when the guests taste the soup, thats formative evaluation. - Robert Stakes

materials. For example, so they have the relevant prerequisites and are they motivated to learn. From these formative reviews, problems may be discovered. For example, in curriculum document may contain spelling errors, confusing sequence of content, inappropriate examples or illustrations. The feedback obtained could be used to revise and improve instruction or whether or not to adopt the programme before full implementation.

Rationale and practice

There are several purposes to formative assessment:

to provide feedback for teachers to modify subsequent learning activities and experiences;[2] to identify and remediate group or individual deficiencies;[2] to move focus away from achieving grades and onto learning processes, in order to increase self efficacy and reduce the negative impact of extrinsic motivation;[3] to improve students' metacognitive awareness of how they learn.[3] "frequent, ongoing assessment allows both for fine-tuning of instruction and student focus on progress." [14]

Examples of formative assessment

The time between formative assessment and adjustments to learning can be a matter of seconds or a matter of months.[8] Some examples of formative assessment are:

A language teacher asks students to choose the best thesis statement from a selection; if all choose correctly she moves on; if only some do she may initiate a class discussion; if most answer incorrectly then she may review the work on thesis statements.[8] A teacher asks her students to write down, in a brainstorm activity, all they know about how hot-air balloons work so that she can discover what students already know about the area of science she is intending to teach.[5] A science supervisor looks at the previous year's student test results to help plan teacher workshops during the summer vacation, to address areas of weakness in student performance.[8]

[edit] Benefits of Formative Assessments for Teachers

Teachers are able to determine what standards students already know and to what degree. Teachers can decide what minor modifications or major changes in instruction they need to makes so that all students can succeed in upcoming instruction and on subsequent assessments. Teachers can create appropriate lessons and activities for groups of learners or individual students. Teachers can inform students about their current progress in order to help them set goals for improvement.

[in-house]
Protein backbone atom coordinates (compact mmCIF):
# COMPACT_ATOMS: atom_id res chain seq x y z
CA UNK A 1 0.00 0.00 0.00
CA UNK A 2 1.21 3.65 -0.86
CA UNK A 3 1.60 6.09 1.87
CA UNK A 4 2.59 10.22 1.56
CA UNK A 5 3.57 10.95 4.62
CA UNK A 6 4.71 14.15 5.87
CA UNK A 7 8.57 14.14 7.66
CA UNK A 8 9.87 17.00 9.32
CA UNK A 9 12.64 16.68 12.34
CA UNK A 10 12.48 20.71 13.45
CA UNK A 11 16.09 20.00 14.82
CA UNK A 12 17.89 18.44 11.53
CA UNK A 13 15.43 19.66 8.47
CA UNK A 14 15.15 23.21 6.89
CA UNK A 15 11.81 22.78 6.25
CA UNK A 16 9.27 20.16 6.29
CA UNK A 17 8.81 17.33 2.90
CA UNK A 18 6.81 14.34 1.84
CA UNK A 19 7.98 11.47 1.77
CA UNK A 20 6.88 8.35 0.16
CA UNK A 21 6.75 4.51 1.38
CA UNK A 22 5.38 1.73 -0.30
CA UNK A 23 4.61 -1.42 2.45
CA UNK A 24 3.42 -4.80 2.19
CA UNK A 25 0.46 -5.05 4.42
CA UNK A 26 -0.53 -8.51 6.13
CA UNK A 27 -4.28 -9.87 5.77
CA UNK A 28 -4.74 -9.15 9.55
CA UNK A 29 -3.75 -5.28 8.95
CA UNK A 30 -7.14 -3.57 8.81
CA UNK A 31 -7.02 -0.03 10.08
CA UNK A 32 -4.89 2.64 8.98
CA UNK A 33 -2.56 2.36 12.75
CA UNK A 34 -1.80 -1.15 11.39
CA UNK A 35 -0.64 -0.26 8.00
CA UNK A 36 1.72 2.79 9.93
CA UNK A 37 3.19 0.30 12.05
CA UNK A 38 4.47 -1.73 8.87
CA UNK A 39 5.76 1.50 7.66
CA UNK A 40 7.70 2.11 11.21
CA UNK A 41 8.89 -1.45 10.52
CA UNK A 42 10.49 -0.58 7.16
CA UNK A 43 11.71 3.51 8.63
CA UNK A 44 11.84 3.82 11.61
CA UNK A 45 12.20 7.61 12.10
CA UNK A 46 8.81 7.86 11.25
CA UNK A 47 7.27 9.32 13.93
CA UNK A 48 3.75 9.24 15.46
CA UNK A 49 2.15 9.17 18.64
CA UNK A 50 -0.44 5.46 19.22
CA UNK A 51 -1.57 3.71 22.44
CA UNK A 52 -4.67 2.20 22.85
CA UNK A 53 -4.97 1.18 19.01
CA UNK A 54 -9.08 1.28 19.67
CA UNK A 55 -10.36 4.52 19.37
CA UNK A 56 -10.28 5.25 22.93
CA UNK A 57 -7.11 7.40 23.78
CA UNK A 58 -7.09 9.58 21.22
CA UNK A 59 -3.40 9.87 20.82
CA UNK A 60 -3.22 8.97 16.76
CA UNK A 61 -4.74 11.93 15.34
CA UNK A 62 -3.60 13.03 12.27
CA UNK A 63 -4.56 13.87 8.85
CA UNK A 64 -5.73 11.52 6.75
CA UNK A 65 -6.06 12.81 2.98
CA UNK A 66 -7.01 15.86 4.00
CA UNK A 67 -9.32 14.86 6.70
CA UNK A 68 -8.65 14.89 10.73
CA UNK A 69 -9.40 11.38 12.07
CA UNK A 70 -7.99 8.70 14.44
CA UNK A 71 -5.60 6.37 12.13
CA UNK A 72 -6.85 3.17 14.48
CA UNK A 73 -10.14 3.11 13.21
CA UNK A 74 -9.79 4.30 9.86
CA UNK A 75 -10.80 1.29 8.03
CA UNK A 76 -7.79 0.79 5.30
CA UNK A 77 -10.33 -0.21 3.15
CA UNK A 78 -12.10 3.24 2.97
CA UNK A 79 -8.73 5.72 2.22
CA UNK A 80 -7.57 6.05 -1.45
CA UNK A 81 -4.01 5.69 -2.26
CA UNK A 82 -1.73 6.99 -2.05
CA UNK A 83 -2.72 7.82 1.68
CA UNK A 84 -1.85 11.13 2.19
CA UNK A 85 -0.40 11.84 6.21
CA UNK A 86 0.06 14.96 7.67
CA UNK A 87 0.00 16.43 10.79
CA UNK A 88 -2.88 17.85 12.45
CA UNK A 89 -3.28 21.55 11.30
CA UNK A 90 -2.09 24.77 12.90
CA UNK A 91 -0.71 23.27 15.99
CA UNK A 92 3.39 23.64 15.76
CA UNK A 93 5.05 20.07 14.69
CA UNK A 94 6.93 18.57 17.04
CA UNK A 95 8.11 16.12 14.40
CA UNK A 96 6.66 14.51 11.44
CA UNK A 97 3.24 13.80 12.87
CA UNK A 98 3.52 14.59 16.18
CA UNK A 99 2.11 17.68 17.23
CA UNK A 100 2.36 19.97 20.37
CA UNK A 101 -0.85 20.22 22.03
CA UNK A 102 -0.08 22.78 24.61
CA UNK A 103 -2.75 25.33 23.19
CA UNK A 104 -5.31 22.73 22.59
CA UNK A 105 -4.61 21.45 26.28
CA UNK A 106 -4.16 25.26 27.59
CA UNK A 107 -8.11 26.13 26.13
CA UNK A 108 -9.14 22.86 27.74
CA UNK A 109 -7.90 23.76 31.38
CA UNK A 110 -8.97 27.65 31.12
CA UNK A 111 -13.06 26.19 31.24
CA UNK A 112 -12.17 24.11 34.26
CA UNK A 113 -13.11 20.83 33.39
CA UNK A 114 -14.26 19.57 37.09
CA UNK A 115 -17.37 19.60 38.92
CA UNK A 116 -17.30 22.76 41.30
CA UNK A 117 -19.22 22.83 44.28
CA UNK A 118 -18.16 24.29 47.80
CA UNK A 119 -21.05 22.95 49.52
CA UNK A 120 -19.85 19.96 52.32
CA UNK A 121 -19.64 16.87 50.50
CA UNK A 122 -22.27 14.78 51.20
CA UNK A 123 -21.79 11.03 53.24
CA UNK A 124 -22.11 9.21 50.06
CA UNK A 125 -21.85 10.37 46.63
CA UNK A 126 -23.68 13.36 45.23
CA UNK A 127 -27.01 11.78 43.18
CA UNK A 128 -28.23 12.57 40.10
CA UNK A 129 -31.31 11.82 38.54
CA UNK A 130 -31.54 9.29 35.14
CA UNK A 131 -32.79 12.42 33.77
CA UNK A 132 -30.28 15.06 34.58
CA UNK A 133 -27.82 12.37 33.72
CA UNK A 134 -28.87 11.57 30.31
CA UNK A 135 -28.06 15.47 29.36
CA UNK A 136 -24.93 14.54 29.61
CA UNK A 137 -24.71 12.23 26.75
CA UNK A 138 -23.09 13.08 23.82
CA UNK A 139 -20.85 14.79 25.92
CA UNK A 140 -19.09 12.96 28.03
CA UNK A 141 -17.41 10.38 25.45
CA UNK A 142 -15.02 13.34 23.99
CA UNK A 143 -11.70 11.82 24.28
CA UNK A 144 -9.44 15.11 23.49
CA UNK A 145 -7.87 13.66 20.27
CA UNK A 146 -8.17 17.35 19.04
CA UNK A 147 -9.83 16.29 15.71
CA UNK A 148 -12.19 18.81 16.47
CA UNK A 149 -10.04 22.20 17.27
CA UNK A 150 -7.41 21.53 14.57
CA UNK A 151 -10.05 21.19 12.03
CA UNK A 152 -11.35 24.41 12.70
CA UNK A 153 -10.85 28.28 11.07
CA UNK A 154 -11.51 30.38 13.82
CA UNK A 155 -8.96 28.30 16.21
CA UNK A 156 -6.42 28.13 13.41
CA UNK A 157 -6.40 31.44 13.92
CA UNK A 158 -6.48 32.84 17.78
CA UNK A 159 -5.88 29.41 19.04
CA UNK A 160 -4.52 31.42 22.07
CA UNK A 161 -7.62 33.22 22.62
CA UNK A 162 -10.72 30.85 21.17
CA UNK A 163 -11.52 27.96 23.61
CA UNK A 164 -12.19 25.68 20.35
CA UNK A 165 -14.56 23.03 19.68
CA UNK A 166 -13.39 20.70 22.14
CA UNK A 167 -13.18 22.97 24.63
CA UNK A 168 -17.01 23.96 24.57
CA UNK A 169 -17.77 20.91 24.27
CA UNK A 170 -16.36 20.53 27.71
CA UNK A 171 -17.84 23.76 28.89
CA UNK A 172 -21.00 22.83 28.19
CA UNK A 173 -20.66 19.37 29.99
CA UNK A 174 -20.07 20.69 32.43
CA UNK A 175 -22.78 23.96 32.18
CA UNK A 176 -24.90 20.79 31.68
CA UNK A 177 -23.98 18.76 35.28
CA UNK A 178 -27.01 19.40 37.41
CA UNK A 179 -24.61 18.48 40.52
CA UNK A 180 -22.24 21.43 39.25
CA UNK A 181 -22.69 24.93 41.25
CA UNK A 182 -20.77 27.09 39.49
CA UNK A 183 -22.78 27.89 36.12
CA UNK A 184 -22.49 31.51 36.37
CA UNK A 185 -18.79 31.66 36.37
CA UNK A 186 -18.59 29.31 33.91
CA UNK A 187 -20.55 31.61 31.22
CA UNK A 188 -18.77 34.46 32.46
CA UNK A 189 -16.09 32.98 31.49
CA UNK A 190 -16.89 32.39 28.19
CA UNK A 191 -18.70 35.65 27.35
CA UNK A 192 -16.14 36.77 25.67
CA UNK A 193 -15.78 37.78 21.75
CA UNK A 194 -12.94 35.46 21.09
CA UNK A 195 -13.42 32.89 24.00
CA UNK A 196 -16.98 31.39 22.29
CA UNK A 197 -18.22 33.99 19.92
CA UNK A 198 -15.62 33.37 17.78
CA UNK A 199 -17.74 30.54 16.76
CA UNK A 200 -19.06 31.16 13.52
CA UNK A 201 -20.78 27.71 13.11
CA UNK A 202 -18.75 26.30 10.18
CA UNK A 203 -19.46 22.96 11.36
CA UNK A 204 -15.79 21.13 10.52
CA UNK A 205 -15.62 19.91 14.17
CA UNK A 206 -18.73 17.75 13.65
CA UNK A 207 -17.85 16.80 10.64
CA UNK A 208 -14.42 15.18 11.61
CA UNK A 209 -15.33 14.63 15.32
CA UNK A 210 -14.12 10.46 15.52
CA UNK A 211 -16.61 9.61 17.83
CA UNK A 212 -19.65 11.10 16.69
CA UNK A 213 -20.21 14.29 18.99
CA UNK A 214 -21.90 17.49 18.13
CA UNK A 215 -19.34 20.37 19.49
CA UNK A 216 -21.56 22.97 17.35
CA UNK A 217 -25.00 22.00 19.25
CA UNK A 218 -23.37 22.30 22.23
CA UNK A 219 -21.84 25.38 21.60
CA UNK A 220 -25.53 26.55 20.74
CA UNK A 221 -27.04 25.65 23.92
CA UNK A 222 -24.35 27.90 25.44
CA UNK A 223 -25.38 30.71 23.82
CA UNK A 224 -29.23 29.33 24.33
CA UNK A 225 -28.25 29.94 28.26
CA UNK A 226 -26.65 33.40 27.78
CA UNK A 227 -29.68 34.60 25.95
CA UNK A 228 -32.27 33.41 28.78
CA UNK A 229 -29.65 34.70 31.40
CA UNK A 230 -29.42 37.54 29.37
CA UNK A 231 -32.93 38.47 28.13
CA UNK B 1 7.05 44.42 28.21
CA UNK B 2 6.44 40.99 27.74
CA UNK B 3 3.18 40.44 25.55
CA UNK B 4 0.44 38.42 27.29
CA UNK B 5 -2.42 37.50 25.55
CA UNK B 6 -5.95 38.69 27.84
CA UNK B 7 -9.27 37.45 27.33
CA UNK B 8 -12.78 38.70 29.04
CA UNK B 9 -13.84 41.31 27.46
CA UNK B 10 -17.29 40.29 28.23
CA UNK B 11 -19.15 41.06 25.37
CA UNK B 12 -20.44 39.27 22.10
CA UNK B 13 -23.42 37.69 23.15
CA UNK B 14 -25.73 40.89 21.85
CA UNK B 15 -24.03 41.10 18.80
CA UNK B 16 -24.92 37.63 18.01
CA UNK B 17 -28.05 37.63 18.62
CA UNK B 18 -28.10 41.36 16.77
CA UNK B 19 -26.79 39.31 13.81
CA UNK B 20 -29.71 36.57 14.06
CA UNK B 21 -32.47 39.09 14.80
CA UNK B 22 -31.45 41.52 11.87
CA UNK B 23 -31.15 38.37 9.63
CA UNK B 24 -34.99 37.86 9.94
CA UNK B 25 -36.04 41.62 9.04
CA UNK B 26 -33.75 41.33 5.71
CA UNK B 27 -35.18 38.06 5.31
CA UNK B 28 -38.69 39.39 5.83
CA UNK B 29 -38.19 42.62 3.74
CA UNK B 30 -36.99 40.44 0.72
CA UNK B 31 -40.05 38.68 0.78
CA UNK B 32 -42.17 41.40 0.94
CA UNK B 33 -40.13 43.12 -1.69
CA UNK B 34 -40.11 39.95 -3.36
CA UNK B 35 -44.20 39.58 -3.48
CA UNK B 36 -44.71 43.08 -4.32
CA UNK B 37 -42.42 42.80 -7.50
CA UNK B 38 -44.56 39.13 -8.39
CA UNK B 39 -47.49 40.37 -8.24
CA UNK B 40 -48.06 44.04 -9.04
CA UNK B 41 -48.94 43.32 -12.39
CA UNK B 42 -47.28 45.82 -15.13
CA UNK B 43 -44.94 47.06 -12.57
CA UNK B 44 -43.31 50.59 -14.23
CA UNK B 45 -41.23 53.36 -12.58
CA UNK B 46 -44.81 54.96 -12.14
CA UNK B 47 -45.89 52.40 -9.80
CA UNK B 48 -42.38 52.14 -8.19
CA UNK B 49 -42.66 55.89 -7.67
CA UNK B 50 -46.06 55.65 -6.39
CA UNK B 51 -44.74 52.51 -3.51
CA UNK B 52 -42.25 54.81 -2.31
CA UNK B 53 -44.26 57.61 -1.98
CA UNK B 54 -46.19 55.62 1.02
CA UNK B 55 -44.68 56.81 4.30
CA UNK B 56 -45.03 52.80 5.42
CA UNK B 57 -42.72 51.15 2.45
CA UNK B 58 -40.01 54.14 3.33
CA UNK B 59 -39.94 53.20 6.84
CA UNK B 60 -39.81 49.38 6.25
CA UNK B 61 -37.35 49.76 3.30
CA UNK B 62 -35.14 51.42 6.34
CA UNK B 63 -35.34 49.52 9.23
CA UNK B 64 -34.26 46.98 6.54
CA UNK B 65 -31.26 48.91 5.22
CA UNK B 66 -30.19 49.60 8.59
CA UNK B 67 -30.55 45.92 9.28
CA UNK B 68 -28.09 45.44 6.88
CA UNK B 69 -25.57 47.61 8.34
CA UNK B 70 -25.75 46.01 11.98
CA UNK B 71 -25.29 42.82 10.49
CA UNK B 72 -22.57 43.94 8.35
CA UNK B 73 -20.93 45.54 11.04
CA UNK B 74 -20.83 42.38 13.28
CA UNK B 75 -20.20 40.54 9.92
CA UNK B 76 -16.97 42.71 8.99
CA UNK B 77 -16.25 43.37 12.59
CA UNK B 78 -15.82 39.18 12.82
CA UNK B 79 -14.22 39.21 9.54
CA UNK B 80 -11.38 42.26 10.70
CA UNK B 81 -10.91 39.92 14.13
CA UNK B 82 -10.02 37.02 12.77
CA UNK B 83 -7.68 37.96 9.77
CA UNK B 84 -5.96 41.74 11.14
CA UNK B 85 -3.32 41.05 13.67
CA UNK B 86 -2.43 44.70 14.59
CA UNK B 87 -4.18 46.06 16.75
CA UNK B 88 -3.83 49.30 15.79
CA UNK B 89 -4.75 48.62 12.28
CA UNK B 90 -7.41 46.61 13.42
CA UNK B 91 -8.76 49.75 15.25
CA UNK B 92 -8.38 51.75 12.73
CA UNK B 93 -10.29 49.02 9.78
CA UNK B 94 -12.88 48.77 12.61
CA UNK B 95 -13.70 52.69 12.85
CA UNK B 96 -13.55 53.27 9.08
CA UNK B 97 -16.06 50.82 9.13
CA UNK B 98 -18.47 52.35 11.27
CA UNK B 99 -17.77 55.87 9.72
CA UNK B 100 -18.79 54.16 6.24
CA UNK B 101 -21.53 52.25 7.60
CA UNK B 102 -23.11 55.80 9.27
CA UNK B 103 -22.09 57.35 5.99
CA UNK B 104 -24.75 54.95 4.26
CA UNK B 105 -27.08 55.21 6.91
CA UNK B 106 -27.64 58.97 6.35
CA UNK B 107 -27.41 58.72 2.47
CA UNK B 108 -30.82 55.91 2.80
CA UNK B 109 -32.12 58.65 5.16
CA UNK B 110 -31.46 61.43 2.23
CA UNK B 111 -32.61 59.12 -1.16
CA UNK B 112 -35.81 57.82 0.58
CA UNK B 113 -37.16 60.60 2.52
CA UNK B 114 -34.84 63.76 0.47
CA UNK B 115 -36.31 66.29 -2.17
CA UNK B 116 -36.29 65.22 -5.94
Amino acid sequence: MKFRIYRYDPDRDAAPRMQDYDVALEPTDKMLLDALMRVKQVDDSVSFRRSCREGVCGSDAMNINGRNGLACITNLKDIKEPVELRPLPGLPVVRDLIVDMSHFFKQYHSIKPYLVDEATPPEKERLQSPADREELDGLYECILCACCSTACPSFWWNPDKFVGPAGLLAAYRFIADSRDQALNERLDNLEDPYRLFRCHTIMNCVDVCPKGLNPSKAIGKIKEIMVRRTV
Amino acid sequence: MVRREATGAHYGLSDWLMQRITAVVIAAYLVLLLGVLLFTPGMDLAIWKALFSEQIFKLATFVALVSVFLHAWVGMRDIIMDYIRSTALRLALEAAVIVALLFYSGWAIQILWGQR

In 2008, Katy Bainbridge began work on Align Assess Achieve, a method of teaching formative assessment to administrators and teachers.

[edit] Benefits of Formative Assessments for Students

Students are more motivated to learn. Students take responsibility for their own learning. Students can become users of assessment alongside the teacher. Students learn valuable lifelong skills such as self-evaluation, self-assessment, and goal setting. Student achievement can improve from 21-41 percentile points.

Summative assessment
Summative assessment (or summative evaluation) refers to the assessment of the learning and summarizes the development of learners at a particular time. After a period of work, e.g. a unit for two weeks, the learner sits for a test and then the teacher marks the test and assigns a score. The test aims to summarize learning up to that point. The test may also be used for diagnostic assessment to identify any weaknesses and then build on that using formative assessment. Summative assessment is commonly used to refer to assessment of educational faculty by their respective supervisor. It is imposed onto the faculty member, and uniformly applied, with the object of measuring all teachers on the same criteria to determine the level of their performance. It is meant to meet the school or district's needs for teacher accountability and looks to provide remediation for sub-standard performance and also provides grounds for dismissal if necessary. The evaluation usually takes the shape of a form, and consists of check lists and occasionally narratives. Areas evaluated include classroom climate, instruction, professionalism, and planning and preparation.[1] Summative assessment is characterized as assessment of learning and is contrasted with formative assessment, which is assessment for learning. It provides information on the product's efficacy (its ability to do what it was designed to do). For example, did the learners learn what they were supposed to learn after using the instructional module. In a sense, it does not bother to assess "how they did," but more importantly, by looking at how the learners performed, it provides information as to whether the product teaches what it is supposed to teach.